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Facing Darkness with Grace

Categories: Tuck's Blog

You have probably heard something about the trial of former USA Gymnastics doctor Larry Nassar who was convicted of sexual abuse of hundreds of girls under his charge.  He was sentenced to between 40 and 175 years in prison for those crimes, in addition to many more for child pornography; he faces several other charges as well.

Before his sentencing, Nassar heard from more than 150 of his victims as they made victim impact statements. Nassar, naturally, would object to this “media circus,” but the judge thought this was a minor inconvenience considering all the lives he had destroyed.  Rachael Denhollander, who is now a lawyer and mother of three, was a victim of Nassar in 2000 as a 15 year old gymnast in Michigan.  She was the first to speak out to accuse Nassar of his abuse, and she would be the last (#156 to be exact) to speak at the hearings. As it turned out, her speech became something of a sermon.

Nassar had carried a Bible with him to some earlier hearings, and Denhollander referred to that Bible, capturing God’s interest in grace, forgiveness and justice. She mentioned God’s sacrificial love where  He “gave up everything to pay a penalty for the sin he did not commit. By his grace, I, too, choose to love this way.”  She spoke of the need of repentance as a sorrow that comes from being held accountable once one has been caught, but “acknowledging the truth about what you have done in all of its utter depravity and horror without mitigation, without excuse, without acting as if good deeds can erase what you have seen in this courtroom today.” She pointed to the gospel message of grace, encouraging her abuser to seek the relief from guilt and God’s judgment through the gospel of Christ “because it extends grace and hope and mercy where none should be found.”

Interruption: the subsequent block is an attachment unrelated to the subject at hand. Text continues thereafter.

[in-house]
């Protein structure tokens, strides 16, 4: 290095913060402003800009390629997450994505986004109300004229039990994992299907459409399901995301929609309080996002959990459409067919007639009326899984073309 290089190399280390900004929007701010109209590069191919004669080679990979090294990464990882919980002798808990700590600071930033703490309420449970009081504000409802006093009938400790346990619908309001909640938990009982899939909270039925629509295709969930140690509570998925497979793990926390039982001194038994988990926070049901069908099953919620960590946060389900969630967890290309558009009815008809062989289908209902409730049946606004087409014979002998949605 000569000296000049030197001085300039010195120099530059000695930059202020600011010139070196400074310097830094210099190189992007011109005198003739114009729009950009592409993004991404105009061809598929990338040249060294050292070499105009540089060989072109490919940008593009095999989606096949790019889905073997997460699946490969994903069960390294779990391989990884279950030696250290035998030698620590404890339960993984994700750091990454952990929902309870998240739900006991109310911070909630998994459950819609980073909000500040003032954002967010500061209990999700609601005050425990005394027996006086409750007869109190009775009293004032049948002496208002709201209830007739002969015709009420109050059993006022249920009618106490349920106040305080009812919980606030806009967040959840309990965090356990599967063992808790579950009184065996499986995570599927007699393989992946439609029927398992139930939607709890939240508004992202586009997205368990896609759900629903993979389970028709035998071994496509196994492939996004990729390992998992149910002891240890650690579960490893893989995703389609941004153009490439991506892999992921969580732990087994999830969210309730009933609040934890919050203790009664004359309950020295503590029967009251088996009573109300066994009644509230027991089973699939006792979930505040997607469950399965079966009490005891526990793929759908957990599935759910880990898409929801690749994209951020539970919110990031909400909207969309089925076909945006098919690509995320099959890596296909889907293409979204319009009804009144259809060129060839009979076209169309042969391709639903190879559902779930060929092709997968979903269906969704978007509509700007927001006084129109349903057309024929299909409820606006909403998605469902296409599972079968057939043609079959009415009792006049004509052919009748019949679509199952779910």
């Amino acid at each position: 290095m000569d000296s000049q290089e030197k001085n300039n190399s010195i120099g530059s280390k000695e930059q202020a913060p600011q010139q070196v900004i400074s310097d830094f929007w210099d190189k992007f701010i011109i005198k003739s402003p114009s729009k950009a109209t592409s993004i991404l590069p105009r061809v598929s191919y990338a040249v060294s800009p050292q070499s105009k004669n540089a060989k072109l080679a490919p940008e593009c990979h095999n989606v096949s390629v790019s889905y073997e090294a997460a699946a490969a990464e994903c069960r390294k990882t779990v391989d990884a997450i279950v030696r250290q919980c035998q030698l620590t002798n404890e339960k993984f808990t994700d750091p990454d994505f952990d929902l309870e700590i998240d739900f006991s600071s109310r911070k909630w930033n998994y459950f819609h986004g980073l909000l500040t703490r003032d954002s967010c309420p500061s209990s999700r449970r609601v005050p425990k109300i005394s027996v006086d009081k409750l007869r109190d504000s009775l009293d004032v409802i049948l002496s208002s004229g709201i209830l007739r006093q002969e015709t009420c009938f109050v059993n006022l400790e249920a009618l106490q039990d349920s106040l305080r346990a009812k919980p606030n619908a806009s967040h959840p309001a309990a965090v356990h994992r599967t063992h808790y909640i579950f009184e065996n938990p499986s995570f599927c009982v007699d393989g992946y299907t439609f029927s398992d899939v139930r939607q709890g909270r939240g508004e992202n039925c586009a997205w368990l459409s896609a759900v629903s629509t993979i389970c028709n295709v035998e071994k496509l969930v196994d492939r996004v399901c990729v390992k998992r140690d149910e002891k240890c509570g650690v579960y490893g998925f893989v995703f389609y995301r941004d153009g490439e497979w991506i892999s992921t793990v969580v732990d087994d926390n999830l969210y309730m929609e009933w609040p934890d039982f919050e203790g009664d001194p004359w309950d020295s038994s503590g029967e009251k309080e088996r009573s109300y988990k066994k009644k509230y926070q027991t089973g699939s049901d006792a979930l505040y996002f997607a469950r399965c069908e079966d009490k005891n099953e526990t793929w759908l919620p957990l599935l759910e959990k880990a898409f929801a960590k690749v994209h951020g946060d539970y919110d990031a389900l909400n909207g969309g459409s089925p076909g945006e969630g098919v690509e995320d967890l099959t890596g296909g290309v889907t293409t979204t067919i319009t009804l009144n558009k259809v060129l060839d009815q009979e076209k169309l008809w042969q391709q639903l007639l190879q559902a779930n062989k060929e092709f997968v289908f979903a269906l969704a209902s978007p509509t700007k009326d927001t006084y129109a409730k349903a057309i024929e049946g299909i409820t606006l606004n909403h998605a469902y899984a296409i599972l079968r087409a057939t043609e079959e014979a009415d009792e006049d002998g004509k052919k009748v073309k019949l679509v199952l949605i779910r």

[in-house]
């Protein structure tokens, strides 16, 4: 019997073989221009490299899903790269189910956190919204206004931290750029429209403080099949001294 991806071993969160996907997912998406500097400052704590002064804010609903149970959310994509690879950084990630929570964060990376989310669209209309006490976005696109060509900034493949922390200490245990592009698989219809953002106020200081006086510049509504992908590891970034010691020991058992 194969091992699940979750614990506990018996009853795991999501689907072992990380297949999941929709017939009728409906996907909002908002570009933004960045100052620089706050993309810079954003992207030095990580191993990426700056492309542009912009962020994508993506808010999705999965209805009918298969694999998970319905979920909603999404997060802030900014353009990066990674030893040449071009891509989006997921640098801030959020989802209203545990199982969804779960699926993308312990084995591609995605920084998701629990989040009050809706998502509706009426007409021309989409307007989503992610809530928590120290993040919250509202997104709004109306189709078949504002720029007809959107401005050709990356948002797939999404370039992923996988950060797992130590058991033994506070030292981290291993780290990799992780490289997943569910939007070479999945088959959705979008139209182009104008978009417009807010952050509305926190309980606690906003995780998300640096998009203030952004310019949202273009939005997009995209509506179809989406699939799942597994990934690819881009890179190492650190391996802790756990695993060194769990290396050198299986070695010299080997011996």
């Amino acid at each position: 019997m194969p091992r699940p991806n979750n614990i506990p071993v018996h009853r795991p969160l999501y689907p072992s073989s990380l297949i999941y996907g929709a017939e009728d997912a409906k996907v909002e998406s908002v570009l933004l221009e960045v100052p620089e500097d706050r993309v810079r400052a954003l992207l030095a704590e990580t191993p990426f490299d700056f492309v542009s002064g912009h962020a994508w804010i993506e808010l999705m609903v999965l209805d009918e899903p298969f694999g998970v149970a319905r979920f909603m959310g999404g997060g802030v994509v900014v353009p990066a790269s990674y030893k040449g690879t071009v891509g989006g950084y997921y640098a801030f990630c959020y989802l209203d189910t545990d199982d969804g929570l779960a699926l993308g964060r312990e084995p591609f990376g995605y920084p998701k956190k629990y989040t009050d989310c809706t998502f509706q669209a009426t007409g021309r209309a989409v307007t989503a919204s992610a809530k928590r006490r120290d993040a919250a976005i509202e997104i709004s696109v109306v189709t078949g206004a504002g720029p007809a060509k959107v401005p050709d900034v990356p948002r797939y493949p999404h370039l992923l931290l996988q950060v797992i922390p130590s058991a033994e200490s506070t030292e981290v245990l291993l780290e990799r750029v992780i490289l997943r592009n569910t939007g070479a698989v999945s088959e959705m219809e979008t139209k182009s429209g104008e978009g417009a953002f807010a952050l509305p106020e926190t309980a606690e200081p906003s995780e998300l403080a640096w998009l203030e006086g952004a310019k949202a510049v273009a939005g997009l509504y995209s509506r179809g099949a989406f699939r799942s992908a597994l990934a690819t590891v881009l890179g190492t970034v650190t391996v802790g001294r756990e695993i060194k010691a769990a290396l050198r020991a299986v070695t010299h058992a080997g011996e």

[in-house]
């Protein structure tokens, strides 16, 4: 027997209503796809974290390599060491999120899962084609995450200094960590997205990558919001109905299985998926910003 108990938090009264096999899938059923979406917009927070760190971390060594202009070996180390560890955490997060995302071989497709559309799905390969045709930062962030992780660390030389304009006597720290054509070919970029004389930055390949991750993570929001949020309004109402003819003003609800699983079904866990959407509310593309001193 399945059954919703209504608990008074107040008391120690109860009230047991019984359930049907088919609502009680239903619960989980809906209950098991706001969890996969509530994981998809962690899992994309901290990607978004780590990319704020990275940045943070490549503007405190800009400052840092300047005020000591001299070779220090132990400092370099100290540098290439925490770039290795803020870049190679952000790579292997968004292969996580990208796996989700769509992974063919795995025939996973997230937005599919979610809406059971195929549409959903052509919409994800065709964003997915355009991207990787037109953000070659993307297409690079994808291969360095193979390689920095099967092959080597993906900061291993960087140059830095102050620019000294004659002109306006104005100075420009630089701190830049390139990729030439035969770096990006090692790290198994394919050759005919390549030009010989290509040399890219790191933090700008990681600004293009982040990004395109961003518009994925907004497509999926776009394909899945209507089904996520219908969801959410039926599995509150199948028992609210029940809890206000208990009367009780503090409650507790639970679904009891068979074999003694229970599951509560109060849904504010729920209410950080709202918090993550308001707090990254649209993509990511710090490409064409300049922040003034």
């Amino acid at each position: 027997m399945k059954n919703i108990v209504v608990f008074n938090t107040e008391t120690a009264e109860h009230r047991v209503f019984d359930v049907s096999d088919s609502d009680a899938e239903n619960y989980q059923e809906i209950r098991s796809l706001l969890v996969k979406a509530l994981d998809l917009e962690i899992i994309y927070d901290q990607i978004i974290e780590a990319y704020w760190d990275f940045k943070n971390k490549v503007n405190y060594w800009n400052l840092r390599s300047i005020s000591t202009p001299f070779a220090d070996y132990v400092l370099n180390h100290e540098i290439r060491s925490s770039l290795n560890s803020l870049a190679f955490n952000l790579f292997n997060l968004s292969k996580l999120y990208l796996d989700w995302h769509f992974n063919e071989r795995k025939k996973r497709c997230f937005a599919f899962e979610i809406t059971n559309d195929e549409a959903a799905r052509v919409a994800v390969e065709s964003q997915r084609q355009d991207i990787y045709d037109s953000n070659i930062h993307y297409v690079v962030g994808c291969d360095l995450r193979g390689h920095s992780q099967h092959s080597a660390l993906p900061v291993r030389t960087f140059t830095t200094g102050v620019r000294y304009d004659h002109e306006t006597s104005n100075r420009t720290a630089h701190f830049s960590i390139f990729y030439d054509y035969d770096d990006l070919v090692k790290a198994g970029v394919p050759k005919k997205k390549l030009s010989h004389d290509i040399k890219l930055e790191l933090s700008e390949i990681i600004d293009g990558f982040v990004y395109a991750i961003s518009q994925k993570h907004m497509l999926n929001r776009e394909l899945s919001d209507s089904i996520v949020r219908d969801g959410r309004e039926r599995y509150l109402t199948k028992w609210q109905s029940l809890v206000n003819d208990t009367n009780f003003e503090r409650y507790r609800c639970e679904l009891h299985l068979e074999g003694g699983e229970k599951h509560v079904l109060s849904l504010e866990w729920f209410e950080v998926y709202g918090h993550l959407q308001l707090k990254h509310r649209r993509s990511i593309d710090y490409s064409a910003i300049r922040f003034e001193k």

But she also spoke of reality of evil, quoting C. S. Lewis, “A man does not call a line crooked unless he first has some idea of straight.”  What Nassar did was pure evil, not because of his perception or that of anyone else.  “I can speak the truth about my abuse without minimization or mitigation. I can call it evil because I know what goodness is.”  She then ended with an appeal to the judge for justice, “I plead with you to impose the maximum sentence under the plea agreement because everything is what these survivors are worth.

Repentance and forgiveness.  Gospel and grace.  Judgment and justice.  Good and evil.  There is a technical word for the place where all of those things meet.  It’s called gospel.

 

Author: tuck

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